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CEO declaration in respect of a company's tax return: May 12, 2005.

TEI President Judith Zelisko urged Congress to reject as unsound a proposal to require company chief executive officers to sign a declaration that the corporate tax return complies with the Internal Revenue Code and that the company has processes in place to ensure the return is accurate in all material respects. In the May 12, 2005, letter to the Chairmen of the House Ways and Means and Senate Finance Committees, Ms Zelisko pointed out that a company's Senior Tax Executive already declares under penalties of perjury that the tax return is accurate and complies with the Code. Moreover, in response to the Sarbanes-Oxley Act, companies have instituted numerous internal controls, which must be certified by management under and reviewed by independent auditors, to ensure the accuracy of their reported financial information including taxes. The CEO tax return declaration will distract CEOs from activities, including corporate governance, where their expertise is best used.

As part of the tax title of the highway bill, See JCX-27-05, Description of the Chairman's Modification to the Provisions of the "Highway Reauthorization and Excise Tax Simplification Act of 2005" (April 19, 2005), the Senate Finance Committee approved a provision to require company chief executive officers (CEOs) to sign under penalties of perjury a declaration that the company has in place procedures to ensure that the annual federal tax return complies with the provisions of the Internal Revenue Code and that the CEO has received reasonable assurances of the accuracy of all material items in the return. As the preeminent association of in-house business tax professionals, TEI believes the CEO declaration provision is ill-advised and urges that it be removed from the final highway bill.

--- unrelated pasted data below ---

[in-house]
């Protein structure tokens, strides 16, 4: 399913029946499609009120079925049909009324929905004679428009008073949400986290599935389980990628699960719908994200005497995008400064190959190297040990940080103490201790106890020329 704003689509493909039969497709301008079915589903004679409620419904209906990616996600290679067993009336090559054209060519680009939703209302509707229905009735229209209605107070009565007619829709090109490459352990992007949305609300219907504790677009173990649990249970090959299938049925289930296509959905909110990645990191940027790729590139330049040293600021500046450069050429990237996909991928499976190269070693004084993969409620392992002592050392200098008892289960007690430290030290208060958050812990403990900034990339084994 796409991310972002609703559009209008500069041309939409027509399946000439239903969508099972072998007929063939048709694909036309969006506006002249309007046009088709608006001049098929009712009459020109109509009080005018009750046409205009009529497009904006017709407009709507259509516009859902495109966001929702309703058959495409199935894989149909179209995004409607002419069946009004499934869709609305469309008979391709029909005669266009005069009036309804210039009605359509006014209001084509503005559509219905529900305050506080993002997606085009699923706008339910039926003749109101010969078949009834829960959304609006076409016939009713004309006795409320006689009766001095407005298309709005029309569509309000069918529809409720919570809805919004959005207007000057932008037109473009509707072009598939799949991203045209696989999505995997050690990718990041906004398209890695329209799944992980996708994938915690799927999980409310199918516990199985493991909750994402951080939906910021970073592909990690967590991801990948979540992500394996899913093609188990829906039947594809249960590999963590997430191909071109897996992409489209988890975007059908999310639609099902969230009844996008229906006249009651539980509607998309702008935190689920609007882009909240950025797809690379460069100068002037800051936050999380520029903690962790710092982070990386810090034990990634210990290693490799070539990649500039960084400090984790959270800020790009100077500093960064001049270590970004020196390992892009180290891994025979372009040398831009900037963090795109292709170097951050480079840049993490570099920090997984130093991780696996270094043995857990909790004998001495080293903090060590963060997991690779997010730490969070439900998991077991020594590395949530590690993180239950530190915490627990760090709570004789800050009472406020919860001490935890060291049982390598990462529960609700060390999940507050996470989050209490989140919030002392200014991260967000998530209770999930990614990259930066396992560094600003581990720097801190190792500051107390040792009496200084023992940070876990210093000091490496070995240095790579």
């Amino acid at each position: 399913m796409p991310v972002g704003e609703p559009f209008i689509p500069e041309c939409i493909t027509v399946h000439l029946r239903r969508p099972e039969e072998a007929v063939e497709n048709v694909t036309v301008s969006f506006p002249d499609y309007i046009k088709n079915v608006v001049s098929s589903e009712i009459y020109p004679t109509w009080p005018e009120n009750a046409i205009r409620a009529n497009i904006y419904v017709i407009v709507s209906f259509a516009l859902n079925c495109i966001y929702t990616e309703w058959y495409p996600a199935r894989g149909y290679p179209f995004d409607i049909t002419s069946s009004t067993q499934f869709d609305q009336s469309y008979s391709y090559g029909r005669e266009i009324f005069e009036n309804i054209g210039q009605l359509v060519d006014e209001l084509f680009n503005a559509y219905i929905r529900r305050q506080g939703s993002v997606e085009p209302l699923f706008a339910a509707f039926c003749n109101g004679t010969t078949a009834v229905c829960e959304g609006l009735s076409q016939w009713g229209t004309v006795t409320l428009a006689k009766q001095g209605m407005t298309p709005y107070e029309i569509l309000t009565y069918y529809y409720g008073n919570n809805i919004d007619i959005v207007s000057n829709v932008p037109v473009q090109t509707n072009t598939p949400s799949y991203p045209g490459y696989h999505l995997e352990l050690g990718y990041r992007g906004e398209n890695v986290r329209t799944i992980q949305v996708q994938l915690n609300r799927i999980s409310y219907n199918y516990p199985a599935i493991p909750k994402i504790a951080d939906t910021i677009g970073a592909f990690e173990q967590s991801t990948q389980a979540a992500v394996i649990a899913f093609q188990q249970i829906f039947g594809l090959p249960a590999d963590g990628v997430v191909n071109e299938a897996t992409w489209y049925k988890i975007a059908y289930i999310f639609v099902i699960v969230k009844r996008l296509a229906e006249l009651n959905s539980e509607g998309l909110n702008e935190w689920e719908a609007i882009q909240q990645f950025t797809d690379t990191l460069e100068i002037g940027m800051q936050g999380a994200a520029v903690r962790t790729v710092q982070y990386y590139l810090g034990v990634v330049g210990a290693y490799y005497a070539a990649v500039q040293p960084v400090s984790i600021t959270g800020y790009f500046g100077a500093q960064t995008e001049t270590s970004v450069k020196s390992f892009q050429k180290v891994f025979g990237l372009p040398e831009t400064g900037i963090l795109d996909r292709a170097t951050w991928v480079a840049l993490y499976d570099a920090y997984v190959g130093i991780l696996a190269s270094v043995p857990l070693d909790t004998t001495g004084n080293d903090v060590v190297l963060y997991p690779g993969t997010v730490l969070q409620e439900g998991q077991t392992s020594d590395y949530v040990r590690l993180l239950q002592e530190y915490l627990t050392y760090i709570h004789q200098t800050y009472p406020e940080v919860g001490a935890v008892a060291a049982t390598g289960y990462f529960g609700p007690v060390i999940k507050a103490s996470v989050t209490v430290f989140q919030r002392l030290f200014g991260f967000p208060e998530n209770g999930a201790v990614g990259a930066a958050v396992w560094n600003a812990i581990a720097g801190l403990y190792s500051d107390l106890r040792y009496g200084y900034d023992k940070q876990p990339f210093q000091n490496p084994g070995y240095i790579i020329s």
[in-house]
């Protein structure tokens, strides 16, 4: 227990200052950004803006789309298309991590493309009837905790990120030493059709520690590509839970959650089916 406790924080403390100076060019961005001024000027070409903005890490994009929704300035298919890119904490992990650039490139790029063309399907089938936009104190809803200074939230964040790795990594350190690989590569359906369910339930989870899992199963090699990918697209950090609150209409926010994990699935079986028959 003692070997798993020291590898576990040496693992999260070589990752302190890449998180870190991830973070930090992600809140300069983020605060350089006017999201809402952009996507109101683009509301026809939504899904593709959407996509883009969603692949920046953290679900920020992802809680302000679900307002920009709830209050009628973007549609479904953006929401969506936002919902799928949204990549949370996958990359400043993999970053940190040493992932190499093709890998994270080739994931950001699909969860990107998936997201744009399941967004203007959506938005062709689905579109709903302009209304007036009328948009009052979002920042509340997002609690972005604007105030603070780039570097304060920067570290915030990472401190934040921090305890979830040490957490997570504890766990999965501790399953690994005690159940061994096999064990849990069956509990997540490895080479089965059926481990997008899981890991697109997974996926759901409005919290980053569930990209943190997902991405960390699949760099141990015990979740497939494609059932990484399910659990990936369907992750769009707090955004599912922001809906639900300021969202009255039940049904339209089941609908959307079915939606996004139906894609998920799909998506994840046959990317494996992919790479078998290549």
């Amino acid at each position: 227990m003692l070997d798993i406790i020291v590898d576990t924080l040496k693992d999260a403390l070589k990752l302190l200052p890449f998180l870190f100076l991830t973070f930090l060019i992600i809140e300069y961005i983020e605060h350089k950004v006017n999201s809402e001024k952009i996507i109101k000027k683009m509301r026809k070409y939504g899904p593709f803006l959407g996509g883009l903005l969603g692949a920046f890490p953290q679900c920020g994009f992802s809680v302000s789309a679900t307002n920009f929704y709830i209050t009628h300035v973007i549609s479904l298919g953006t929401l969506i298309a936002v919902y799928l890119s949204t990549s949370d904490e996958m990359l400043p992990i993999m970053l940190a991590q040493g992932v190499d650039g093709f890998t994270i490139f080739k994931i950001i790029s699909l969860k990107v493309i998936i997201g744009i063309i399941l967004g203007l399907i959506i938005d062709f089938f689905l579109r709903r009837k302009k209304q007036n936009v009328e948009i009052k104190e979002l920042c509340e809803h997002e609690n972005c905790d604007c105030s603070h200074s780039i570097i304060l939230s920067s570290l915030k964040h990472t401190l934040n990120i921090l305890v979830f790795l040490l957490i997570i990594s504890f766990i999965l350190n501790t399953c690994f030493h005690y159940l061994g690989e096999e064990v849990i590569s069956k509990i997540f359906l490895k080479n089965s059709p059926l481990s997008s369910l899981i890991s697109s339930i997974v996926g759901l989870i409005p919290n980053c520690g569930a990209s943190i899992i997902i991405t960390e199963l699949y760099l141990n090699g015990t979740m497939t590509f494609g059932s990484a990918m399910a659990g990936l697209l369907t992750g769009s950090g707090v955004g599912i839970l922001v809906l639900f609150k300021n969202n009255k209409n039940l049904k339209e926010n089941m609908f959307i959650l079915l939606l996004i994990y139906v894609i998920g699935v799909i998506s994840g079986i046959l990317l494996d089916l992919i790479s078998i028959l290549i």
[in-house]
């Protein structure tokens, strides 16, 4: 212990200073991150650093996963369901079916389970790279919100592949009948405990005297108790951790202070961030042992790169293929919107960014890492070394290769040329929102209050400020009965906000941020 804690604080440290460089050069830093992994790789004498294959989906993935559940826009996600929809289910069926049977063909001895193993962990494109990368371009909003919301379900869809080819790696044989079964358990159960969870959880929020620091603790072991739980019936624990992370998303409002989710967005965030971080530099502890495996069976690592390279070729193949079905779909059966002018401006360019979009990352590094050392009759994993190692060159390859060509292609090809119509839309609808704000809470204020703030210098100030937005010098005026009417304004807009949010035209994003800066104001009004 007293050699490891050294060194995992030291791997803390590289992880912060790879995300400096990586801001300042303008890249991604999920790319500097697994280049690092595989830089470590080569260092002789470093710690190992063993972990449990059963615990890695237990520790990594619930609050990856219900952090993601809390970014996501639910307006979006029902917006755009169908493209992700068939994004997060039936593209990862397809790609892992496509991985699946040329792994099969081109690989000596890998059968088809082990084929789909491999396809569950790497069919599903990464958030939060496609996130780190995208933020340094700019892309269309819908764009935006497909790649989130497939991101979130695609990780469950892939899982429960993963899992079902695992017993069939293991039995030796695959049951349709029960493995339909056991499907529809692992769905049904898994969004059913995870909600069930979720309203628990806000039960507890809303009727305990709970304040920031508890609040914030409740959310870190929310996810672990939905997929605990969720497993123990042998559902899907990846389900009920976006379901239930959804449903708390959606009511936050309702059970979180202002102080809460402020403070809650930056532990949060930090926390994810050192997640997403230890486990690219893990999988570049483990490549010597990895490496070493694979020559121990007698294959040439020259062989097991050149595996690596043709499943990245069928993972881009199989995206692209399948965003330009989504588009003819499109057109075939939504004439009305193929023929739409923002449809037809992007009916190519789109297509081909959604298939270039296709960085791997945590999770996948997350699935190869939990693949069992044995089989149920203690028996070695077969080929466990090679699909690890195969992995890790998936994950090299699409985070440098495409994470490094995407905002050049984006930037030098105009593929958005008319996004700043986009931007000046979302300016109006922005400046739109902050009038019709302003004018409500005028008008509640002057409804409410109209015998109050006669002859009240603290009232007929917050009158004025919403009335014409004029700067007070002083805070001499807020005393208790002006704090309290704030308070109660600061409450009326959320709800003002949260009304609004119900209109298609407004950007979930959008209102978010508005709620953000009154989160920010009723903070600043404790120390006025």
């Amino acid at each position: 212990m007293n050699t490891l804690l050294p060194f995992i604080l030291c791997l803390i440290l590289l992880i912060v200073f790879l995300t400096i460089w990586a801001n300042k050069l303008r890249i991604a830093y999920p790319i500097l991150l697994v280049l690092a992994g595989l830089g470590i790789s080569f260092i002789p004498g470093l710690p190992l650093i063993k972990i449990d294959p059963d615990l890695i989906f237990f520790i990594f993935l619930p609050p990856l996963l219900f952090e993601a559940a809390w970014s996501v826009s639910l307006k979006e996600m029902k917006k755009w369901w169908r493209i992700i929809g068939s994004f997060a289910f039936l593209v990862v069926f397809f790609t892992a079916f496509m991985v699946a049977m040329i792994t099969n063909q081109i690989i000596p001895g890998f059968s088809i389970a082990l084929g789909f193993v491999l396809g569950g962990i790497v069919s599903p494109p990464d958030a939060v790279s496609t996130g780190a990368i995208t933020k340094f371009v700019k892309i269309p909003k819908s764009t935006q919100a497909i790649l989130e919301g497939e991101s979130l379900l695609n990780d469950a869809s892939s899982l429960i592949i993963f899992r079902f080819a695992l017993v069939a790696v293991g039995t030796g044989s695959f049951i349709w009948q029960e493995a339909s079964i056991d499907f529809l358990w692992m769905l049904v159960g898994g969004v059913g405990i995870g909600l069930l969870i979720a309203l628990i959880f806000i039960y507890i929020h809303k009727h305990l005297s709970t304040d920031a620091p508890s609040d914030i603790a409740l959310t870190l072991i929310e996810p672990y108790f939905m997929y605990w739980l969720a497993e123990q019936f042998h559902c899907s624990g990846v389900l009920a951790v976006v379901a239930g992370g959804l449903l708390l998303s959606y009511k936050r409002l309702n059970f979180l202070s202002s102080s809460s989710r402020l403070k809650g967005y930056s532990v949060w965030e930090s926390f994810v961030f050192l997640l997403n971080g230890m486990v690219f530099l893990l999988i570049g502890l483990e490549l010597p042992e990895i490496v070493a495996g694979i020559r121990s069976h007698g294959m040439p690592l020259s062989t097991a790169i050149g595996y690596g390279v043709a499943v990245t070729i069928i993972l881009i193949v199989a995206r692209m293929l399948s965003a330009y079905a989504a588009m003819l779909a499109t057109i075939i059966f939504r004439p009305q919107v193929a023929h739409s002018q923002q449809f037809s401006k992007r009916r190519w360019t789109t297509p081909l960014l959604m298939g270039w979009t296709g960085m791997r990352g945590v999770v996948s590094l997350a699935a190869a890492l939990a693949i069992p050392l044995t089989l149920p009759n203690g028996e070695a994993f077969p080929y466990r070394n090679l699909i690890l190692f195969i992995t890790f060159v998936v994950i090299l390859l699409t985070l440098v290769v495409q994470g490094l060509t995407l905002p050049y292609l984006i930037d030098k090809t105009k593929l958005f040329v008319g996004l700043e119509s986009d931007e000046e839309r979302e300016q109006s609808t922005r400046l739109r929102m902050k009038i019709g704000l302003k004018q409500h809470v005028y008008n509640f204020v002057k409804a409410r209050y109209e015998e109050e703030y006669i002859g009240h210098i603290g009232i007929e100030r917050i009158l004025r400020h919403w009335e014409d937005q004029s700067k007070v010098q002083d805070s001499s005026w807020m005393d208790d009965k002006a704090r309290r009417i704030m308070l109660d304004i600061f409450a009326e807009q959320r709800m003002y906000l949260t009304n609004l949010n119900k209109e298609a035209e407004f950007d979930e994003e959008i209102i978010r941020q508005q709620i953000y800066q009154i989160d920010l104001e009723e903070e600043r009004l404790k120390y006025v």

TEI appreciates that the CEO declaration is intended to increase corporate transparency and accountability. Although well intentioned, this proposal will consume valuable corporate resources without meaningfully enhancing corporate accountability. In this regard, it is important to note that significant steps and processes are already in place to promote corporate transparency and compliance. In particular, apart from the existing requirement for a corporate officer to sign a return under penalties of perjury, the internal control requirements mandated by the Sarbanes-Oxley Act of 2002 over financial matters (which include the provision for taxes), as well as the enhanced tax return disclosure rules and penalties for non-disclosure, advance the goals of transparency.

In contrast, CEO involvement, in the manner required by this legislative provision, would enhance neither the accuracy of a return nor the underlying processes to ensure its accuracy. Instead, the provision would inject the CEO into the return preparation and approval process and thus has the potential for distracting CEOs from activities (including corporate governance) where their professional expertise is best used. We submit that the proposal is ill-advised and counter-productive and should be excluded from the final legislation.

If you have any questions about TEI's position, please contact TEI's Executive Director, Timothy J. McCormally, or Chief Tax Counsel, Eli J. Dicker, at 202.638.5601.
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Title Annotation:chief executive officer
Publication:Tax Executive
Date:May 1, 2005
Words:493
Previous Article:Regulations amending Circular 230 governing practice before the Internal Revenue Service: May 3, 2005.
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